January 6th, 2011
But this is not enough. Though there is no apparent intention to situate a facility in a particular location, there is ample reason to deduce an intention to situate a facility in any location that conforms to the prescribed safety regulations, an intention that is equally frustrated by the Quebec zoning law (Act respecting the preservation of agricultural land and agricultural activities (“ARPALAA”)). In effect, it is the very nature of the obligation that generates this conclusion. While the Chief Justice justifiably rejects the Attorney General of Canada’s submission that federal intention is established through the Minister, since the obligation precludes a finding that the Minister had a specific intention, it can nonetheless be established: it is to be found in the Governor in Council’s drafting of the obligation. Thus, it can persuasively be argued that Parliament intended, albeit indirectly, to allow the construction and presence of an aerodrome on the owners’ land, an intention that was frustrated by ARPALAA.
Further, the regulatory framework that gave rise to the above-mentioned regulation demonstrates a federal intention to conclusively legislate in this area. In Law Society (British Columbia) v. Mangat,  3 SCR 113, Justice Gonthier, writing for the court, concluded that because s. 114(1)(v) of the Immigration Act granted the Governor in Council the power to make regulations restricting the ability of non-lawyers to act as counsel for a fee, a power that had not been used at the time of the decision, Parliament had “explicitly and definitively legislated in the area” [at para 62]. Though this type of judicial analysis was available to the court in COPA, as I will demonstrate, Chief Justice McLachlin elected not to invoke it.
Section 4.9(e) of the Aeronautics Act provides that the Governor in Council may make regulations regarding “activities at aerodromes and the location, inspection, certification, registration, licensing and operation of aerodromes” [emphasis added], and, given Justice Gonthier’s reasoning in Mangat, one could deduce from this that Parliament had conclusively legislated in the area. In effect, it was open to the court to argue that the ARPALAA trenched on s.4.9(e) to such an extent that the right of the Governor in Council to regulate the location of aerodromes contained within it “would no longer be cognizable as such”, [see Bank of Montreal v. Hall,  1 SCR 121 at para 62] rendering the provincial legislation inoperative. This, as I have mentioned, they declined to do.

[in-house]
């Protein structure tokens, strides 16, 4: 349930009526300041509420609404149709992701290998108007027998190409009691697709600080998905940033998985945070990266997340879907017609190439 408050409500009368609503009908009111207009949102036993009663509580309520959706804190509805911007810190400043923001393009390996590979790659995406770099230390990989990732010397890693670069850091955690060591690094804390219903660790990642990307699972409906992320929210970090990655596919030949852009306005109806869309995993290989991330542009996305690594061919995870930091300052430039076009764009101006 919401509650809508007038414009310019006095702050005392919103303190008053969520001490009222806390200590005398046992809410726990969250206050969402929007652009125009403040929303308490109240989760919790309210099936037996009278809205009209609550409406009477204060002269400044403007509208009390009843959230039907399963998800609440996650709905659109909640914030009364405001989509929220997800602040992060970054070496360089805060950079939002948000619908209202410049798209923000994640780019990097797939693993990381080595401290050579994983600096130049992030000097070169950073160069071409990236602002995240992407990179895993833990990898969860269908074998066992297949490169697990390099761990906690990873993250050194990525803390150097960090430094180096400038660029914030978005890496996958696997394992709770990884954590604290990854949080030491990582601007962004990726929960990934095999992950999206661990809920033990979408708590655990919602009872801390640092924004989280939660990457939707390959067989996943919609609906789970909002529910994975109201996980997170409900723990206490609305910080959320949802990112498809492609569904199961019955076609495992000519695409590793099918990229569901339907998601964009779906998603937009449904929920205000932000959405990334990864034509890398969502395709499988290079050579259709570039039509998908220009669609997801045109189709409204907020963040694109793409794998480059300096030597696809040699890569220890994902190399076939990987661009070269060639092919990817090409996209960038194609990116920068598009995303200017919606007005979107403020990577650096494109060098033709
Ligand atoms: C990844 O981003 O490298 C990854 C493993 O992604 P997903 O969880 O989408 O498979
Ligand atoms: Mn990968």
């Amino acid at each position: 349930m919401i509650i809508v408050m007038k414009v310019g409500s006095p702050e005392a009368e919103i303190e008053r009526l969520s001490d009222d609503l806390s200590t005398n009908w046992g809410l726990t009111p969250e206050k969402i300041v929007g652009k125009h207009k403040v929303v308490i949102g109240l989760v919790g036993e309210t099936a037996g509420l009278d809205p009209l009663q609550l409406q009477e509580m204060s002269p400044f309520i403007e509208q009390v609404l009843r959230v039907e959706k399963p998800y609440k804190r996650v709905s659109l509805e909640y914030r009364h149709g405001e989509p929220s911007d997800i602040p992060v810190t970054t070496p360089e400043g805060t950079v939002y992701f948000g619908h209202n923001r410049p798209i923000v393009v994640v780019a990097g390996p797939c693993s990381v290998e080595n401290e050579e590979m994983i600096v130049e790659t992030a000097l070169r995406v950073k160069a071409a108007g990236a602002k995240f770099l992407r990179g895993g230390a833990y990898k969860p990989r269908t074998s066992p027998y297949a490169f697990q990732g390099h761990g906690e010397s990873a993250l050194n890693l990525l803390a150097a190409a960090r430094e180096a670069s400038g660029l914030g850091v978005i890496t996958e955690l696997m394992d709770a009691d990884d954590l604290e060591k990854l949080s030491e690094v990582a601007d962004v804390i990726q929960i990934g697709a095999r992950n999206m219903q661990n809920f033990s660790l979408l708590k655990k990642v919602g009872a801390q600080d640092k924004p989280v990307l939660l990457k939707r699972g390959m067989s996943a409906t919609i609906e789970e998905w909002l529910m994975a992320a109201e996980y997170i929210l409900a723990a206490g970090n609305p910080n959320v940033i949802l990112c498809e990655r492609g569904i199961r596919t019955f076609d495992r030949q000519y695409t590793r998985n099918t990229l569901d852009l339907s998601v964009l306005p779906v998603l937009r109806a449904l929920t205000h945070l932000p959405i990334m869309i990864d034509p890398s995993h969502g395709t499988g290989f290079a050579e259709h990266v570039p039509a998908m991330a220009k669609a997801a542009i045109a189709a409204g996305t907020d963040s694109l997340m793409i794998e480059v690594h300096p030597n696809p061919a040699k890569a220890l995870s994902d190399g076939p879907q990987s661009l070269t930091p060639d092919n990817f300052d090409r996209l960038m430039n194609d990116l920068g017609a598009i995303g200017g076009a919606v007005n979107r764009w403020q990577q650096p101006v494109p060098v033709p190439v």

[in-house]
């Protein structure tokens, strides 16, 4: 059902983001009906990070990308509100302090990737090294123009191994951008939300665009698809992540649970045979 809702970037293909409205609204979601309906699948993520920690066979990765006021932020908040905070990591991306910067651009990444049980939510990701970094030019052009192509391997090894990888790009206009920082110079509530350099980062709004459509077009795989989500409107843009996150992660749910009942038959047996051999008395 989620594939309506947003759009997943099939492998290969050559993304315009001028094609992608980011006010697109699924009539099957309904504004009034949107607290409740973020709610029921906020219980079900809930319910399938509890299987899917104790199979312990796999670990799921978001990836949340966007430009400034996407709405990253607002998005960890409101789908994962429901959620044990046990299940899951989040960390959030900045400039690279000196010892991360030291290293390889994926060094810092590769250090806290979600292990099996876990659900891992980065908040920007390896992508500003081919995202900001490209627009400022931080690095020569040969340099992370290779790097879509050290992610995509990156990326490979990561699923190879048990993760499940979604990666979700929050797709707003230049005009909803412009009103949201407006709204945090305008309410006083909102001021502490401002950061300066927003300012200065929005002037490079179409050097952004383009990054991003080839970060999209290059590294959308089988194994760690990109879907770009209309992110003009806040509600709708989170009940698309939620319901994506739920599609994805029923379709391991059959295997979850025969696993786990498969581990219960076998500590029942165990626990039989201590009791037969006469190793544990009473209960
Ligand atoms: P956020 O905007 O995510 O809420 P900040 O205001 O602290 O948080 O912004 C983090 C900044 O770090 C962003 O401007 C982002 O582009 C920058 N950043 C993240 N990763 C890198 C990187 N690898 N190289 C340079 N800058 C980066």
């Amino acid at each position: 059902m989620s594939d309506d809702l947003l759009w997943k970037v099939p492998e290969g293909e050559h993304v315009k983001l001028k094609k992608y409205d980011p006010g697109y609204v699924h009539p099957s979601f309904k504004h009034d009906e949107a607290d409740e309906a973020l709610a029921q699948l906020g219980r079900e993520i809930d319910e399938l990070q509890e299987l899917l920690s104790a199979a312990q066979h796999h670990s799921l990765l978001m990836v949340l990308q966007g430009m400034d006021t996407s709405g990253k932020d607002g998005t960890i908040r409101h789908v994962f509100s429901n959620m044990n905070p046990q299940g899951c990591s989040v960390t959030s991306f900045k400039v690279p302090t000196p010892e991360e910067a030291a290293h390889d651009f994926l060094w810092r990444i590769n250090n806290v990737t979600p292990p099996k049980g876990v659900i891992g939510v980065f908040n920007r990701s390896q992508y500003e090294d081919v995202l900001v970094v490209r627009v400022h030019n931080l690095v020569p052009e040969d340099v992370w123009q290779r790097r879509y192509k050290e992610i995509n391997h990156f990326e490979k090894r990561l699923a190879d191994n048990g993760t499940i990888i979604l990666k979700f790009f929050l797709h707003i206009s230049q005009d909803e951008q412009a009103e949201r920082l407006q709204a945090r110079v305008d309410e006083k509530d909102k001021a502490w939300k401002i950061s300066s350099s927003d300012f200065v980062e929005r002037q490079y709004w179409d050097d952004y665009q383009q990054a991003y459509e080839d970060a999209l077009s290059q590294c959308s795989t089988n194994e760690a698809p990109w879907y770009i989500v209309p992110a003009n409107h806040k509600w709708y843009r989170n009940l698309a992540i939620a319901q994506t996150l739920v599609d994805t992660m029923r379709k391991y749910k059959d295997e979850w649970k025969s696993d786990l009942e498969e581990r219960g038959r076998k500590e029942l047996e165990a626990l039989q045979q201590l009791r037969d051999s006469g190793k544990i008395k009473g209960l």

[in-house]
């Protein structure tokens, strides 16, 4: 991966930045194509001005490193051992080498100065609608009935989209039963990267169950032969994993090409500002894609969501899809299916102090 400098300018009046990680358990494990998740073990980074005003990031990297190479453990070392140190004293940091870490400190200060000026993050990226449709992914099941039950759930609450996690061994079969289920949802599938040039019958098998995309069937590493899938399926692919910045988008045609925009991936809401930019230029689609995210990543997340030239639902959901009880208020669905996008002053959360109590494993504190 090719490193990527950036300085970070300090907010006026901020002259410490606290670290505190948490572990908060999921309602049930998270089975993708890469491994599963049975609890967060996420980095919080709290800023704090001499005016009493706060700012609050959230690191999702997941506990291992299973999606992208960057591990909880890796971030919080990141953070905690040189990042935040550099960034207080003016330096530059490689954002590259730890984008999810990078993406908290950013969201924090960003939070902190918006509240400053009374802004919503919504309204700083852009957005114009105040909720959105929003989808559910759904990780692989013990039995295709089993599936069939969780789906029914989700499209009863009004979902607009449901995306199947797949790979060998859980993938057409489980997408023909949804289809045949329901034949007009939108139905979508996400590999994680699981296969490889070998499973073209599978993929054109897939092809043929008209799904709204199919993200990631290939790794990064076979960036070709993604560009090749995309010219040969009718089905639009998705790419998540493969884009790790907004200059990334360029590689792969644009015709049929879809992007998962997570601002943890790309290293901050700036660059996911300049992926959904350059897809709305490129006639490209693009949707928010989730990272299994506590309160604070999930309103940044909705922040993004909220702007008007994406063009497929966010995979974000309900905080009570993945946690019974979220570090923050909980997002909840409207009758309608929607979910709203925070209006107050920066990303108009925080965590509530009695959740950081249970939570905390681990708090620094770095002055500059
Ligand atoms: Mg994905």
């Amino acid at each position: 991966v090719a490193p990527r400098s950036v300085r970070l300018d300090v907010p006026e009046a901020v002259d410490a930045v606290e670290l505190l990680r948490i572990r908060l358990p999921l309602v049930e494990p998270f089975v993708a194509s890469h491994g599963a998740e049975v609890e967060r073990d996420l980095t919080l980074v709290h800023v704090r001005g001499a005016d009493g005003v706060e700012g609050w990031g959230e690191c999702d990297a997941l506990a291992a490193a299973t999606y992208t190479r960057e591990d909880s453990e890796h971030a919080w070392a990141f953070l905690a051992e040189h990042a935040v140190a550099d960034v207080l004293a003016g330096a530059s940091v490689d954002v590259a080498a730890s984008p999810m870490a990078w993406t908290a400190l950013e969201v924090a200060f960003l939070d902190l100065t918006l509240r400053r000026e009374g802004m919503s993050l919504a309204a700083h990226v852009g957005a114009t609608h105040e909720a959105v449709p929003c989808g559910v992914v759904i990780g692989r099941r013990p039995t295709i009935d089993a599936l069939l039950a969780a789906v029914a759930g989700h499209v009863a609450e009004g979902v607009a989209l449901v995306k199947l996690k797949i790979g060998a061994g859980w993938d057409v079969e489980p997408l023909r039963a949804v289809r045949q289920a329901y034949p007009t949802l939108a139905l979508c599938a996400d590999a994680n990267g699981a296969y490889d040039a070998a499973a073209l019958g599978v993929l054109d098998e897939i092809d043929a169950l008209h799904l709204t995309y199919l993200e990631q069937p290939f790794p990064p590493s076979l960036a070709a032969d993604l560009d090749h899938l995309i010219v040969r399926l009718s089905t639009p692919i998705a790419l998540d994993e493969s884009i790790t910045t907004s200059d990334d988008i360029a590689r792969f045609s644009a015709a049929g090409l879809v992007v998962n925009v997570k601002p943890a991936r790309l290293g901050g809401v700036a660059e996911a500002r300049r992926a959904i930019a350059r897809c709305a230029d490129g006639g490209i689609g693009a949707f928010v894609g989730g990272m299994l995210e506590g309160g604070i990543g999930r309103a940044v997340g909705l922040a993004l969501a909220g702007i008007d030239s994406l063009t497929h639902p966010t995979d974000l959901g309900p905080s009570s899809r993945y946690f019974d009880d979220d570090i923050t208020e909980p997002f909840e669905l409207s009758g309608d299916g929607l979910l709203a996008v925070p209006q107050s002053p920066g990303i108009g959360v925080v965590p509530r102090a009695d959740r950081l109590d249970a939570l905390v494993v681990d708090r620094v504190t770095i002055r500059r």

It may be said that my support for the use of paramountcy in this case relies upon a rather liberal interpretation of the doctrine. Perhaps this is a valid point; since one can comply with both the federal and provincial legislation by failing to construct aerodromes, a conflict can only be established by reference to a frustration of a federal intention. Thus, a broad definition of “conflict” forces courts to make inquiries into the intentions of Parliament, a task at which they have not always excelled. So, while the doctrine of interjurisdictional immunity has been criticized, and rightfully so, for pressing courts to engage in abstract determinations of “core” areas of heads of power, [see Canadian Western Bank at para 43] similar problems of indeterminacy may arise from paramountcy analysis.
It is clear that an adoption of an expansive conception of paramountcy is not unproblematic. But, as an alternative to the application of interjurisdictional immunity, it is reasonable. The SCC has noted the troubles associated with the latter doctrine, but failed to take their mandate to limit it seriously. A liberal interpretation of paramountcy in COPA would have allowed the court to retreat from interjurisdictional immunity and its tendency to create legal vacuums and inhibit co-operative federalism without forfeiting the ability to address real conflicts, whether express contradictions or frustrations. More specifically, in this case, such an approach would still have enabled the court to reach the desired state of affairs in which the federal government has total control over aviation. Finally, and perhaps most importantly, it would have avoided the serious affront to legal certainty that has been inflicted by the SCC.
 Consider, for example, Rothmans, Benson & Hedges Inc. v. Saskatchewan,  1 SCR 188, where provincial legislation that prohibited the display of tobacco to youths was found operative because it furthered Parliament’s intention of protecting the health of young persons, despite the inclusion of a provision in the federal act which permitted such displays. The reasoning was unsatisfactory because it would equally support the operability of a provincial law that outright banned tobacco use, since such a law would also protect the health of young persons. Parliament certainly could not have been imputed with the intention of curbing access to tobacco in an unconstrained manner. If this was the intention, it would have been made clear. The Tobacco Act demonstrated Parliament’s measured response to health issues, and this response was frustrated by provincial legislation.
 Justice Lebel, in his dissenting reasons in Lacombe (at para 119), justifiably noted that the benefits obtained from limiting interjurisdictional immunity can be mitigated by lax or vague constructions of conflict; it is certainly true that paramountcy will become susceptible to many of the same criticisms targeted at interjurisdictional immunity if it is expanded excessively. However, a slightly liberal reading in COPA would have enabled the SCC to begin a relatively smooth departure from interjurisdictional immunity and maintain consistency with the suggestions in Canadian Western Bank.[filed: Canadian Western Bank (2007) Quebec (Attorney General) v. Canadian Owners and Pilots Association (2010) Quebec (Attorney General) v. Lacombe (2010)]